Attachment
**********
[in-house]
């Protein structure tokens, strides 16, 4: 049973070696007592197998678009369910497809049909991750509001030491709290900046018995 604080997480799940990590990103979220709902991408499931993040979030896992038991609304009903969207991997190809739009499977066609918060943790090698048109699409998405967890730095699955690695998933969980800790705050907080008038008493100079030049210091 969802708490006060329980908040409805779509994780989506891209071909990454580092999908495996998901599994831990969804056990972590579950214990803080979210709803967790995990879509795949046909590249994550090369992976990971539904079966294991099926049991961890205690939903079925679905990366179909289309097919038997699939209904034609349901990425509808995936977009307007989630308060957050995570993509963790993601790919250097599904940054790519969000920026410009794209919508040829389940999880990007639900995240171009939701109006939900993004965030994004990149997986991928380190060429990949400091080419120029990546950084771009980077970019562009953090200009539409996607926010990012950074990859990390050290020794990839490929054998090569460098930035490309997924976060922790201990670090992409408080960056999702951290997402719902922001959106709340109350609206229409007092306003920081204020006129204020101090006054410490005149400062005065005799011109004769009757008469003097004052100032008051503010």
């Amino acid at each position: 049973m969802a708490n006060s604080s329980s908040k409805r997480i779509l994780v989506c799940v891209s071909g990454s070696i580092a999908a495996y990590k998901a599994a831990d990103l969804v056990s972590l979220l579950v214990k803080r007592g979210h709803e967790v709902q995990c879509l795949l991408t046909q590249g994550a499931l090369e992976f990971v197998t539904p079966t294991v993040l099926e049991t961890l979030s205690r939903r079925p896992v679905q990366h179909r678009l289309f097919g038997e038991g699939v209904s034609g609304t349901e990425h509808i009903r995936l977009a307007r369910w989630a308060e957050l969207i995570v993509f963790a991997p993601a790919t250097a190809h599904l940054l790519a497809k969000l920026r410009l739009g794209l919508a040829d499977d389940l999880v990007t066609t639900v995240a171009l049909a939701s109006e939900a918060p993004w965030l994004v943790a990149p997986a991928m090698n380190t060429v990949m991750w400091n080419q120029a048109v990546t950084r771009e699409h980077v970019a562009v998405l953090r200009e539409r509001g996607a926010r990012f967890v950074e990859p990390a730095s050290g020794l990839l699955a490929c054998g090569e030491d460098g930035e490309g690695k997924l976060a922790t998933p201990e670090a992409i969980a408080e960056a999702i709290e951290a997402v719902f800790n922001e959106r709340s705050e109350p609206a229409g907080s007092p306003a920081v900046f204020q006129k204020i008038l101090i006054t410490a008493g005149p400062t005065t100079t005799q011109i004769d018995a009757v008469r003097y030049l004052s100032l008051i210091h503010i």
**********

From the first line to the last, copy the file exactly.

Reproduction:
[in-house]
């Protein structure tokens, strides 16, 4: 049973070696007592197998678009369910497809049909991750509001030491709290900046018995 604080997480799940990590990103979220709902991408499931993040979030896992038991609304009903969207991997190809739009499977066609918060943790090698048109699409998405967890730095699955690695998933969980800790705050907080008038008493100079030049210091 969802708490006060329980908040409805779509994780989506891209071909990454580092999908495996998901599994831990969804056990972590579950214990803080979210709803967790995990879509795949046909590249994550090369992976990971539904079966294991099926049991961890205690939903079925679905990366179909289309097919038997699939209904034609349901990425509808995936977009307007989630308060957050995570993509963790993601790919250097599904940054790519969000920026410009794209919508040829389940999880990007639900995240171009939701109006939900993004965030994004990149997986991928380190060429990949400091080419120029990546950084771009980077970019562009953090200009539409996607926010990012950074990859990390050290020794990839490929054998090569460098930035490309997924976060922790201990670090992409408080960056999702951290997402719902922001959106709340109350609206229409007092306003920081204020006129204020101090006054410490005149400062005065005799011109004769009757008469003097004052100032008051503010």
């Amino acid at each position: 049973m969802a708490n006060s604080s329980s908040k409805r997480i779509l994780v989506c799940v891209s071909g990454s070696i580092a999908a495996y990590k998901a599994a831990d990103l969804v056990s972590l979220l579950v214990k803080r007592g979210h709803e967790v709902q995990c879509l795949l991408t046909q590249g994550a499931l090369e992976f990971v197998t539904p079966t294991v993040l099926e049991t961890l979030s205690r939903r079925p896992v679905q990366h179909r678009l289309f097919g038997e038991g699939v209904s034609g609304t349901e990425h509808i009903r995936l977009a307007r369910w989630a308060e957050l969207i995570v993509f963790a991997p993601a790919t250097a190809h599904l940054l790519a497809k969000l920026r410009l739009g794209l919508a040829d499977d389940l999880v990007t066609t639900v995240a171009l049909a939701s109006e939900a918060p993004w965030l994004v943790a990149p997986a991928m090698n380190t060429v990949m991750w400091n080419q120029a048109v990546t950084r771009e699409h980077v970019a562009v998405l953090r200009e539409r509001g996607a926010r990012f967890v950074e990859p990390a730095s050290g020794l990839l699955a490929c054998g090569e030491d460098g930035e490309g690695k997924l976060a922790t998933p201990e670090a992409i969980a408080e960056a999702i709290e951290a997402v719902f800790n922001e959106r709340s705050e109350p609206a229409g907080s007092p306003a920081v900046f204020q006129k204020i008038l101090i006054t410490a008493g005149p400062t005065t100079t005799q011109i004769d018995a009757v008469r003097y030049l004052s100032l008051i210091h503010i």